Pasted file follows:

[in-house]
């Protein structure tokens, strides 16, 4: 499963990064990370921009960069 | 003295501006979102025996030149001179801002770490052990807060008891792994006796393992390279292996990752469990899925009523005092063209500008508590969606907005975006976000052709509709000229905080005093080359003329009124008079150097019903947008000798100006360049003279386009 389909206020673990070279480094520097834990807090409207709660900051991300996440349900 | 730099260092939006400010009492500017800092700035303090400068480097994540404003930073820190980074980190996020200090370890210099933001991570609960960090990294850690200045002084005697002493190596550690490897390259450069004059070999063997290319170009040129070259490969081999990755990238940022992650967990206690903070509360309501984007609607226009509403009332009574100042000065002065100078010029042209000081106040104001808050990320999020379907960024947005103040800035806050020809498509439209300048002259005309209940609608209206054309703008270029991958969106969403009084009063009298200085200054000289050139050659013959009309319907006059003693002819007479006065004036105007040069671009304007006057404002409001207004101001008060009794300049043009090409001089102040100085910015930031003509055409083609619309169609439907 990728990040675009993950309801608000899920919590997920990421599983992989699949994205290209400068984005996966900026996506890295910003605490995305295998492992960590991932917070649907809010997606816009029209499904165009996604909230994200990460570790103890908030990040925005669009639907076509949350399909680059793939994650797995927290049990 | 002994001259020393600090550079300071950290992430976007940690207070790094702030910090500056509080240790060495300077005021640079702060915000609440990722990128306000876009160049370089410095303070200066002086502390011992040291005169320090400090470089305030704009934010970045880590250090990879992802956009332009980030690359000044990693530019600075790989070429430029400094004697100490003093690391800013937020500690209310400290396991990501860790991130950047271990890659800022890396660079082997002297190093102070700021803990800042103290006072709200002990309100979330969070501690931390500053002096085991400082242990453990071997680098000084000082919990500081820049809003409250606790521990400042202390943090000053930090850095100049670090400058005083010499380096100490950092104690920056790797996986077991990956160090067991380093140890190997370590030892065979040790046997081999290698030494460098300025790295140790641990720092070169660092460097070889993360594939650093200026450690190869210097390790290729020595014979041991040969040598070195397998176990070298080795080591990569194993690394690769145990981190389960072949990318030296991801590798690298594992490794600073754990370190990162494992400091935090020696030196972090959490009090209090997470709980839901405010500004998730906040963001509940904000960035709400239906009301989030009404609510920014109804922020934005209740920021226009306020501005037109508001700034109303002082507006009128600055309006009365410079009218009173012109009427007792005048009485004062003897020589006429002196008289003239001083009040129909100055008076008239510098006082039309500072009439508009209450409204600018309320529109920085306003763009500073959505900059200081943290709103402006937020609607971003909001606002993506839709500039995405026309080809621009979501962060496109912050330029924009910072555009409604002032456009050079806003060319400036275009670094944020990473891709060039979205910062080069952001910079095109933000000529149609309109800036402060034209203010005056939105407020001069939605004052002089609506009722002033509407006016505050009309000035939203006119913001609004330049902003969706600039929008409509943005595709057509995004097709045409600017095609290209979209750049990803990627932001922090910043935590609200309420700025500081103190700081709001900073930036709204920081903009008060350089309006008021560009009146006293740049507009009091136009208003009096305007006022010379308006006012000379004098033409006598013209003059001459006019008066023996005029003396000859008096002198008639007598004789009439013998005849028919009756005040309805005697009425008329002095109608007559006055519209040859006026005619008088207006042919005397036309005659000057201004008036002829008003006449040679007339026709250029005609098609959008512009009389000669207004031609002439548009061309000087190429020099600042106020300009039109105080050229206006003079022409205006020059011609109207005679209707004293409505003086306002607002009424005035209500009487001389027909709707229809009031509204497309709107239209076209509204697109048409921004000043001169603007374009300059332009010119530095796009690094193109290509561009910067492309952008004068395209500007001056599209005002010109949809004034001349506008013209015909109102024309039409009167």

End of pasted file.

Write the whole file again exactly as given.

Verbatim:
[in-house]
């Protein structure tokens, strides 16, 4: 499963990064990370921009960069 | 003295501006979102025996030149001179801002770490052990807060008891792994006796393992390279292996990752469990899925009523005092063209500008508590969606907005975006976000052709509709000229905080005093080359003329009124008079150097019903947008000798100006360049003279386009 389909206020673990070279480094520097834990807090409207709660900051991300996440349900 | 730099260092939006400010009492500017800092700035303090400068480097994540404003930073820190980074980190996020200090370890210099933001991570609960960090990294850690200045002084005697002493190596550690490897390259450069004059070999063997290319170009040129070259490969081999990755990238940022992650967990206690903070509360309501984007609607226009509403009332009574100042000065002065100078010029042209000081106040104001808050990320999020379907960024947005103040800035806050020809498509439209300048002259005309209940609608209206054309703008270029991958969106969403009084009063009298200085200054000289050139050659013959009309319907006059003693002819007479006065004036105007040069671009304007006057404002409001207004101001008060009794300049043009090409001089102040100085910015930031003509055409083609619309169609439907 990728990040675009993950309801608000899920919590997920990421599983992989699949994205290209400068984005996966900026996506890295910003605490995305295998492992960590991932917070649907809010997606816009029209499904165009996604909230994200990460570790103890908030990040925005669009639907076509949350399909680059793939994650797995927290049990 | 002994001259020393600090550079300071950290992430976007940690207070790094702030910090500056509080240790060495300077005021640079702060915000609440990722990128306000876009160049370089410095303070200066002086502390011992040291005169320090400090470089305030704009934010970045880590250090990879992802956009332009980030690359000044990693530019600075790989070429430029400094004697100490003093690391800013937020500690209310400290396991990501860790991130950047271990890659800022890396660079082997002297190093102070700021803990800042103290006072709200002990309100979330969070501690931390500053002096085991400082242990453990071997680098000084000082919990500081820049809003409250606790521990400042202390943090000053930090850095100049670090400058005083010499380096100490950092104690920056790797996986077991990956160090067991380093140890190997370590030892065979040790046997081999290698030494460098300025790295140790641990720092070169660092460097070889993360594939650093200026450690190869210097390790290729020595014979041991040969040598070195397998176990070298080795080591990569194993690394690769145990981190389960072949990318030296991801590798690298594992490794600073754990370190990162494992400091935090020696030196972090959490009090209090997470709980839901405010500004998730906040963001509940904000960035709400239906009301989030009404609510920014109804922020934005209740920021226009306020501005037109508001700034109303002082507006009128600055309006009365410079009218009173012109009427007792005048009485004062003897020589006429002196008289003239001083009040129909100055008076008239510098006082039309500072009439508009209450409204600018309320529109920085306003763009500073959505900059200081943290709103402006937020609607971003909001606002993506839709500039995405026309080809621009979501962060496109912050330029924009910072555009409604002032456009050079806003060319400036275009670094944020990473891709060039979205910062080069952001910079095109933000000529149609309109800036402060034209203010005056939105407020001069939605004052002089609506009722002033509407006016505050009309000035939203006119913001609004330049902003969706600039929008409509943005595709057509995004097709045409600017095609290209979209750049990803990627932001922090910043935590609200309420700025500081103190700081709001900073930036709204920081903009008060350089309006008021560009009146006293740049507009009091136009208003009096305007006022010379308006006012000379004098033409006598013209003059001459006019008066023996005029003396000859008096002198008639007598004789009439013998005849028919009756005040309805005697009425008329002095109608007559006055519209040859006026005619008088207006042919005397036309005659000057201004008036002829008003006449040679007339026709250029005609098609959008512009009389000669207004031609002439548009061309000087190429020099600042106020300009039109105080050229206006003079022409205006020059011609109207005679209707004293409505003086306002607002009424005035209500009487001389027909709707229809009031509204497309709107239209076209509204697109048409921004000043001169603007374009300059332009010119530095796009690094193109290509561009910067492309952008004068395209500007001056599209005002010109949809004034001349506008013209015909109102024309039409009167």